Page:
In India, the Armed Forces Tribunal Act ensures that at least a retired judge is sitting on every Bench. Further, an adverse decision may be appealed to the Supreme Court. Under Pakistan military law, there is no right of appeal in civil courts.

The tribunal which decided on Kulbushan Jadhav would have had three to five serving officers, with an "advisory" role for the representative of the Judge Advocate General. None of these officers is required to have any legal background. There is provision for a military Appellate Tribunal, which includes the Chief of Army Staff or his nominee. It has the power to reduce or enhance the punishment provided by the first court.

Technically, therefore, the Chief of Army Staff can allow clemency, where the sentence can be changed to imprisonment or even set aside altogether. None of this – execution or pardon – can be challenged in a civilian court. This provision has not yet been exercised in Jadhav's case.

There is another way out. During his arguments in the hearing on the 21st Constitutional Amendment in the Supreme Court, the Attorney General argued that Article 199 (3) provides a bar with the right of review by the high court, when the matter involves the Pakistan Armed Forces in terms of any action it might take. In other words, it was the view of the state that the courts had no right to review in cases decided by the military court – even in its expanded role.

In its detailed judgment on the 21st Amendment, however, the superior court had allowed the right of review on three counts: Where the judgment is mala fide, without jurisdiction or coram non-judice (where a judge is not present).

On the basis of this right of review, several pleas have been filed. Points raised by petitioners included denial of a right to counsel of choice, failure to disclose the charges against the accused, and failure to give a convicted person a copy of the judgment with reasons for verdict and sentence.

The Supreme Court did provide a stay of execution in a reported seventeen cases. On the basis of this judgment, the superior courts may choose to take up the Jadhav case. However, this again depends heavily on whether he is given consular access and thereby independent advice and counsel.

Notwithstanding the decision reached by the International Court of Justice, the move by India to raise the level has already made it difficult for Pakistan to carry out the execution.

The Pakistani side has indicated possible flexibility, noting that the accused had yet to exercise his right of appeal within 40 days to the military appellate court, an appeal to the army chief within 60 days, and notably a mercy petition within 90 days of that decision. In other words, it is finally a politico-military decision.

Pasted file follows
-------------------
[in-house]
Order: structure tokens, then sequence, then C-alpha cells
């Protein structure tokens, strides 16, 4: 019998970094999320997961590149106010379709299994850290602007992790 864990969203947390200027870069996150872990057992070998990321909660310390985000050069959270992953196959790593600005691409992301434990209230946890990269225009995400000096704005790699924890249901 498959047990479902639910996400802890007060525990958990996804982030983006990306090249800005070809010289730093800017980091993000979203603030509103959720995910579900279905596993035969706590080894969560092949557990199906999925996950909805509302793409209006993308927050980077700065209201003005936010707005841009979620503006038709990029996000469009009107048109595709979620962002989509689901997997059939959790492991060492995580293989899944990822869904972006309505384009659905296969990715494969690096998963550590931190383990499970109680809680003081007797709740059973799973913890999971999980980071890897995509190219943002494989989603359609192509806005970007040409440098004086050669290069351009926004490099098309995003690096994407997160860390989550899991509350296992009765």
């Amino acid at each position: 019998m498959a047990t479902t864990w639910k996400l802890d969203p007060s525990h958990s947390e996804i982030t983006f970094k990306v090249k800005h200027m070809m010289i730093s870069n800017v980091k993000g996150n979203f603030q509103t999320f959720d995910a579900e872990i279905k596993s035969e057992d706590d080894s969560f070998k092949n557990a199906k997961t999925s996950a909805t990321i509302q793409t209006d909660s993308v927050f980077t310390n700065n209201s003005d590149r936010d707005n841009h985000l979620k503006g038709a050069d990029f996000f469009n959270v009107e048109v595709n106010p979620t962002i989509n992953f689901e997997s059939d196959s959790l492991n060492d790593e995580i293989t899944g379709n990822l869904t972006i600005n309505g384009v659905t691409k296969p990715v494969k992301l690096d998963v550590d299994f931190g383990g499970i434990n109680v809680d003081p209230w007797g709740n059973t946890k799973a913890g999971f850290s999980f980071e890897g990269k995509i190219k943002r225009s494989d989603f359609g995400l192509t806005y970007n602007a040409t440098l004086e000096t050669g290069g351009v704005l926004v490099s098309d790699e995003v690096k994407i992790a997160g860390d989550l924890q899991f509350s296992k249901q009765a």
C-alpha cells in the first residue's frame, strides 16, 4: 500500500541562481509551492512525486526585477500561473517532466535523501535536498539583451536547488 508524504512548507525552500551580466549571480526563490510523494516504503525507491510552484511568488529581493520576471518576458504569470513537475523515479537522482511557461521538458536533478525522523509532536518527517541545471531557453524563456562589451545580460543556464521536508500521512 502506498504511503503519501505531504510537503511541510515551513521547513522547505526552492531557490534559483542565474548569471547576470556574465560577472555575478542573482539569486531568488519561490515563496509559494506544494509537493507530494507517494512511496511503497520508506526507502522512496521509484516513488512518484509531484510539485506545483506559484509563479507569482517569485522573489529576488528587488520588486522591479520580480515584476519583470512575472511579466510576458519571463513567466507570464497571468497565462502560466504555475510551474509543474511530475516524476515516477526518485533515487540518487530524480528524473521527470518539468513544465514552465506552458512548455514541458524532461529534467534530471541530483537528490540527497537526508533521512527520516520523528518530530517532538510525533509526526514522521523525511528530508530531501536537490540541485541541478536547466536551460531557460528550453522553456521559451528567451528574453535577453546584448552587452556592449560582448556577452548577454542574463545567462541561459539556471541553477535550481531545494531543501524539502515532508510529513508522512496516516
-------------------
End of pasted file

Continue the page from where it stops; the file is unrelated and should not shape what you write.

Following a fiercely contested debate in the media, and virtually none in Parliament, military courts were extended for another two years in January 2017. The executive, therefore, has not been precisely lagging behind in empowering the military.

Earlier, in 2015, a Presidential Ordinance extended the powers of the military courts to allow "in camera" trials, a system that is abhorrent to rule of law. Prime Minister Nawaz Sharif, in an earlier term, had resorted to military courts following severe instability in Sindh.

The Supreme Court had then ruled that the country better beef up its existing anti-terrorism courts, which had been set up under the Anti-Terrorism Act of 1997, and ruled that military courts were unconstitutional.

The view at the time was that Sharif was pandering to the military in an effort to keep his seat. In the event, that effort came to nothing. A brief review of the Pakistani media will indicate that Sharif is again at the wrong end of the stick. The media notes in a Cassandra-like statement, that military courts are usually followed by a coup.

There is a second reason why Sharif is unlikely to bend backwards to save Jadhav. The prime minister, together with the army, is wholly committed to the success of the China-Pakistan Economic Corridor (CPEC).

During his recent visit to China, to attend the Belt and Road conclave, he assured the Chinese that any 'sabotage' (as against terrorism) in Gwadar or against CPEC would be dealt with severely.

The stage is set. Even as the Baloch continue to defy the might of the mainland, as they have done for at least three decades, Pakistan's aggressiveness is set to increase, as it strains to fulfil its promise to its 'all weather friend'. Jadhav is part of that strategy to pass the blame onto the Indians. New Delhi together with Tehran has just made that more difficult.

The author was a director of the National Security Council. Views expressed are personal.